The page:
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Dig In: Garden checklist for week of Jan. 1

New year starts soggy, with more rain on the way

We’ve had a lot of rain, and this gauge tells the tale: 2-3/4 inches as of 11 a.m. Saturday. That’s been just since Christmas.

We’ve had a lot of rain, and this gauge tells the tale: 2-3/4 inches as of 11 a.m. Saturday. That’s been just since Christmas.

Debbie Arrington

Keep your rain gear handy. We’re still wading through this atmospheric river with more to come.

According to the National Weather Service, Sacramento and the surrounding areas can expect to get soaked, not only on New Year’s Eve but in the coming week. After a dry New Year’s Day, “likely rain” or “definite rain” is in the forecast for Sacramento on Monday, Wednesday, Thursday and Friday.

Heading into New Year’s Eve, Sacramento already had 7.13 inches of rain (including 2.44 inches since Monday) with another inch or two expected to fall before the clock strikes midnight.

This December may feel like deja vu. We had a very wet December to wrap up 2021 with 6.98 inches of rain in downtown Sacramento; that’s double “normal” for this month. But after showers on Jan. 5, Sacramento saw its rain totals plummet with several very dry months.

To start 2023, the weather service predicts 2 to 3 inches of rain for Sacramento on top of 1 to 2 inches on Saturday.

Make the most of gaps between storms, but hold off on putting any seeds or plants into the ground – it’s too soggy! New transplants can rot. Wait until next week after these storms have passed.

* Prune, prune, prune. January is the right time to cut back most deciduous trees and shrubs. The exceptions are spring-flowering shrubs such as lilacs.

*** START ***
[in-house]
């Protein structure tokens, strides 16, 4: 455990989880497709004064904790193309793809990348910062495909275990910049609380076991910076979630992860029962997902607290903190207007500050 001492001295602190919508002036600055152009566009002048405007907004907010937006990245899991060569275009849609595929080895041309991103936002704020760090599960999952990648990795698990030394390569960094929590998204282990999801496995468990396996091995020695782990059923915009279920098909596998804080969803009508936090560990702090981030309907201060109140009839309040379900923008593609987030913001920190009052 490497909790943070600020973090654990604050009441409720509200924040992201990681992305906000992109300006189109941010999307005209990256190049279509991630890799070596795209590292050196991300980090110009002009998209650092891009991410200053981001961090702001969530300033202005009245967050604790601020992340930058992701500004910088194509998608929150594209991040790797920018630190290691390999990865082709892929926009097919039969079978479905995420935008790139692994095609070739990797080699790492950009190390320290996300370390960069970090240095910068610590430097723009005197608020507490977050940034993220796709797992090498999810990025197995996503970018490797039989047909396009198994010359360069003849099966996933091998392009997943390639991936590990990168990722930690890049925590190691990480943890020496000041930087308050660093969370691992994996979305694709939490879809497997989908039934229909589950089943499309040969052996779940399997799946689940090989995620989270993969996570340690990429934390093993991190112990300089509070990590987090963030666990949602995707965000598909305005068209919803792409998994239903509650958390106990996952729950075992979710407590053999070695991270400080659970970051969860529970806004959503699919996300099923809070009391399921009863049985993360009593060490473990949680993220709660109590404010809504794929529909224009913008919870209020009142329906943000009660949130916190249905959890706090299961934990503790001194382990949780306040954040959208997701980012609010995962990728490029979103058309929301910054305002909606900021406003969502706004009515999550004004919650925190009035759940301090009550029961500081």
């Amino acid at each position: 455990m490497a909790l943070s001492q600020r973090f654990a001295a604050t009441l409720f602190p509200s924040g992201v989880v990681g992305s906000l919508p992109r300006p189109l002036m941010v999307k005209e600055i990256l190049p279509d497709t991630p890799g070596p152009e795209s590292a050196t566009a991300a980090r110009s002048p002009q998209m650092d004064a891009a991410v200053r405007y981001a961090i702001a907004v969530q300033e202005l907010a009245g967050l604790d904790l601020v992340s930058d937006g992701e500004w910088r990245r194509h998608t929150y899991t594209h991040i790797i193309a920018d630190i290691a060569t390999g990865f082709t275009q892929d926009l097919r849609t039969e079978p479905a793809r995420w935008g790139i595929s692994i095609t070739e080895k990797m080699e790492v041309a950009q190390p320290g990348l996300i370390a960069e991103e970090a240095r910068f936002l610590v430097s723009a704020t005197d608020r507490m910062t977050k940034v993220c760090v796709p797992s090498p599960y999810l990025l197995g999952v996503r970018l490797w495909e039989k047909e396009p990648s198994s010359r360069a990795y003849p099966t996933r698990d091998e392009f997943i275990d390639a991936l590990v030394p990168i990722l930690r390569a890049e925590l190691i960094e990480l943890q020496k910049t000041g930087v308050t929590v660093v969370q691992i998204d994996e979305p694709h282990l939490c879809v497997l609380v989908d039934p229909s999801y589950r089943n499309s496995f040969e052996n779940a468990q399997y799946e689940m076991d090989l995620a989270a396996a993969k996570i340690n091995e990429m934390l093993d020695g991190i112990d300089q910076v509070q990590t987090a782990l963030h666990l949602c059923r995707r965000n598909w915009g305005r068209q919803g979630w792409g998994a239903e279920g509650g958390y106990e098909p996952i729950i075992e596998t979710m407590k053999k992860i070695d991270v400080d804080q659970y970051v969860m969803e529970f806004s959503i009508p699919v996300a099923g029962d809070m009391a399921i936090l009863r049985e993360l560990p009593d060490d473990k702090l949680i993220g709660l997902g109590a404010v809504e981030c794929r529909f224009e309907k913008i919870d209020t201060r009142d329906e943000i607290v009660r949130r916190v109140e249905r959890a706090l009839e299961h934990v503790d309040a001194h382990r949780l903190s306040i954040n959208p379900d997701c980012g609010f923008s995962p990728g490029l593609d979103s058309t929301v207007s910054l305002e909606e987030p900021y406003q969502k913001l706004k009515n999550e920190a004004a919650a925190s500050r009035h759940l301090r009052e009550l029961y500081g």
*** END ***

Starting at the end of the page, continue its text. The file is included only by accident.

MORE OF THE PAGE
* This month also is the time to prune most deciduous fruit trees. (The exception is apricots, which are summer pruned.) Clean up leaves and debris around the trees to prevent the spread of disease.

* Prune roses, even if they’re still trying to bloom. Strip off any remaining leaves, so the bush will be able to put out new growth in early spring.

* Clean up leaves and debris around your newly pruned roses and shrubs. Put down fresh mulch or bark to keep roots cozy.

* Divide daylilies, Shasta daisies and other perennials.

* Cut back and divide chrysanthemums.

* Browse through seed catalogs and start making plans for spring and summer.


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Dig In: Garden Checklist

For week of March 19:

Spring will start a bit soggy, but there’s still plenty to do between showers:

* Fertilize roses, annual flowers and berries as spring growth begins to appear.

* Watch out for aphids. Wash off plants with strong blast from the hose.

* Pull weeds now! Don’t let them get started. Take a hoe and whack them as soon as they sprout.

* Prepare summer vegetable beds. Spade in compost and other amendments.

* Prune and fertilize spring-flowering shrubs after bloom.

* Feed camellias at the end of their bloom cycle. Pick up browned and fallen flowers to fight blossom blight.

* Feed citrus trees as they start to blossom.

* Cut back and fertilize perennial herbs to encourage new growth.

* Seed and renovate the lawn (if you still have one). Feed cool-season grasses such as bent, blue, rye and fescue with a slow-release fertilizer. Check the irrigation system and perform maintenance. Make sure sprinkler heads are turned toward the lawn, not the sidewalk.

* In the vegetable garden, transplant lettuce and kale.

* Seed chard and beets directly into the ground.

* Plant summer bulbs, including gladiolus, tuberous begonias and callas. Also plant dahlia tubers.

* Shop for perennials. Many varieties are available in local nurseries and at plant events. They can be transplanted now while the weather remains relatively cool.

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